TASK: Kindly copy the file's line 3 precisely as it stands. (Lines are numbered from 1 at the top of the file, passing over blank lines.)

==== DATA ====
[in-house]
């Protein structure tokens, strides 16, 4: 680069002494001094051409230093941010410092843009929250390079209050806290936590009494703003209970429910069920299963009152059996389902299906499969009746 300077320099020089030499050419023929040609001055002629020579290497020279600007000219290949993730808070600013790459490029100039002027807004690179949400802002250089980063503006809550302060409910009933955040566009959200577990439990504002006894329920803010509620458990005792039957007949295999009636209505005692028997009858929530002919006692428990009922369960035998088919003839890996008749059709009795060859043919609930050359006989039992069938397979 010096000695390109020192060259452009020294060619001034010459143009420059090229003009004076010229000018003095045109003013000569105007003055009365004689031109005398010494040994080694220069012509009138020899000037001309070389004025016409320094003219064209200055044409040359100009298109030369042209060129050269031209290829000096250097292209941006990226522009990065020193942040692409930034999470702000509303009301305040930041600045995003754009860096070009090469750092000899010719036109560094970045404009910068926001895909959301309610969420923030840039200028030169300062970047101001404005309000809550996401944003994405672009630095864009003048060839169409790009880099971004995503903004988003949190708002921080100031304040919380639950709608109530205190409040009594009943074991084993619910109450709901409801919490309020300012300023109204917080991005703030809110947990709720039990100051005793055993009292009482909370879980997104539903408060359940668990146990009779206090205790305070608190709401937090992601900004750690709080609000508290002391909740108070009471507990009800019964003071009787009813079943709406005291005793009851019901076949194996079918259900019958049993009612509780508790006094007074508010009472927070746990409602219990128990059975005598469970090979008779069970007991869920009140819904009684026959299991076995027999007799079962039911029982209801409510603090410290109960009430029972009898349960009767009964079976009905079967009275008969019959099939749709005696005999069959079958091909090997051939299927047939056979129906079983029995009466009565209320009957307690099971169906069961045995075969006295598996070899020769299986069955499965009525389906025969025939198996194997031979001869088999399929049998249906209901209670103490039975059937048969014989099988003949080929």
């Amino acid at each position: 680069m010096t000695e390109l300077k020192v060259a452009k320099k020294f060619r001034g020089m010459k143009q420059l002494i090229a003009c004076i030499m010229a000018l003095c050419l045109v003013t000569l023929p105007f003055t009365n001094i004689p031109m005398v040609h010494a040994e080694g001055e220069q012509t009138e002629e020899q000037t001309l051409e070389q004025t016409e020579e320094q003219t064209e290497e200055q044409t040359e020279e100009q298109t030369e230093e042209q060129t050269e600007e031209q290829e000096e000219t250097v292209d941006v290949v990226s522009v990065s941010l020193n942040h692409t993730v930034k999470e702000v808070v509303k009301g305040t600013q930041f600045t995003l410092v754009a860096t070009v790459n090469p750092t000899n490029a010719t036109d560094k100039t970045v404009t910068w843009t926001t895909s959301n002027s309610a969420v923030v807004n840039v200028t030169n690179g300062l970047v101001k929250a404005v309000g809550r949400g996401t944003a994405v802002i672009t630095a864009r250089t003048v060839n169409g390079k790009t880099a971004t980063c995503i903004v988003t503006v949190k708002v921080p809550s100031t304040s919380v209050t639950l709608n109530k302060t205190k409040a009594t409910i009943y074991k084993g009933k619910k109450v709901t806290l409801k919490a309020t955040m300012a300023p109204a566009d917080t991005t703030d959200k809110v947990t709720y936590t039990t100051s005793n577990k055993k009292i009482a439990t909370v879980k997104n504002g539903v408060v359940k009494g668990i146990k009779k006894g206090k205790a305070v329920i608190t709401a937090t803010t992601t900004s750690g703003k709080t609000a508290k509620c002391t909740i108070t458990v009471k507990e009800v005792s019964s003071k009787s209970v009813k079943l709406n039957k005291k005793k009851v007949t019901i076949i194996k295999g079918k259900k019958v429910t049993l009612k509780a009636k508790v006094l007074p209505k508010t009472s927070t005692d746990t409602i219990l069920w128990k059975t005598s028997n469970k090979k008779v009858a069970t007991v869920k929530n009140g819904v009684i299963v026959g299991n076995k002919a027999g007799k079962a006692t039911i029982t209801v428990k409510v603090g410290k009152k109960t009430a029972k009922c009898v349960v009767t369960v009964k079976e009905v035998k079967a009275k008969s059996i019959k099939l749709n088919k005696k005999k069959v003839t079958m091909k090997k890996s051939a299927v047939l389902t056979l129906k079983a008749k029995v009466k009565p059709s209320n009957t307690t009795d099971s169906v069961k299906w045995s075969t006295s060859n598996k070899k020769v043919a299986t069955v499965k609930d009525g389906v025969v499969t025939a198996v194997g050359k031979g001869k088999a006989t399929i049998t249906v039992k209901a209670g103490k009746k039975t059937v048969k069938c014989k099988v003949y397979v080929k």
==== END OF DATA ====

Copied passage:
């Amino acid at each position: 680069m010096t000695e390109l300077k020192v060259a452009k320099k020294f060619r001034g020089m010459k143009q420059l002494i090229a003009c004076i030499m010229a000018l003095c050419l045109v003013t000569l023929p105007f003055t009365n001094i004689p031109m005398v040609h010494a040994e080694g001055e220069q012509t009138e002629e020899q000037t001309l051409e070389q004025t016409e020579e320094q003219t064209e290497e200055q044409t040359e020279e100009q298109t030369e230093e042209q060129t050269e600007e031209q290829e000096e000219t250097v292209d941006v290949v990226s522009v990065s941010l020193n942040h692409t993730v930034k999470e702000v808070v509303k009301g305040t600013q930041f600045t995003l410092v754009a860096t070009v790459n090469p750092t000899n490029a010719t036109d560094k100039t970045v404009t910068w843009t926001t895909s959301n002027s309610a969420v923030v807004n840039v200028t030169n690179g300062l970047v101001k929250a404005v309000g809550r949400g996401t944003a994405v802002i672009t630095a864009r250089t003048v060839n169409g390079k790009t880099a971004t980063c995503i903004v988003t503006v949190k708002v921080p809550s100031t304040s919380v209050t639950l709608n109530k302060t205190k409040a009594t409910i009943y074991k084993g009933k619910k109450v709901t806290l409801k919490a309020t955040m300012a300023p109204a566009d917080t991005t703030d959200k809110v947990t709720y936590t039990t100051s005793n577990k055993k009292i009482a439990t909370v879980k997104n504002g539903v408060v359940k009494g668990i146990k009779k006894g206090k205790a305070v329920i608190t709401a937090t803010t992601t900004s750690g703003k709080t609000a508290k509620c002391t909740i108070t458990v009471k507990e009800v005792s019964s003071k009787s209970v009813k079943l709406n039957k005291k005793k009851v007949t019901i076949i194996k295999g079918k259900k019958v429910t049993l009612k509780a009636k508790v006094l007074p209505k508010t009472s927070t005692d746990t409602i219990l069920w128990k059975t005598s028997n469970k090979k008779v009858a069970t007991v869920k929530n009140g819904v009684i299963v026959g299991n076995k002919a027999g007799k079962a006692t039911i029982t209801v428990k409510v603090g410290k009152k109960t009430a029972k009922c009898v349960v009767t369960v009964k079976e009905v035998k079967a009275k008969s059996i019959k099939l749709n088919k005696k005999k069959v003839t079958m091909k090997k890996s051939a299927v047939l389902t056979l129906k079983a008749k029995v009466k009565p059709s209320n009957t307690t009795d099971s169906v069961k299906w045995s075969t006295s060859n598996k070899k020769v043919a299986t069955v499965k609930d009525g389906v025969v499969t025939a198996v194997g050359k031979g001869k088999a006989t399929i049998t249906v039992k209901a209670g103490k009746k039975t059937v048969k069938c014989k099988v003949y397979v080929k």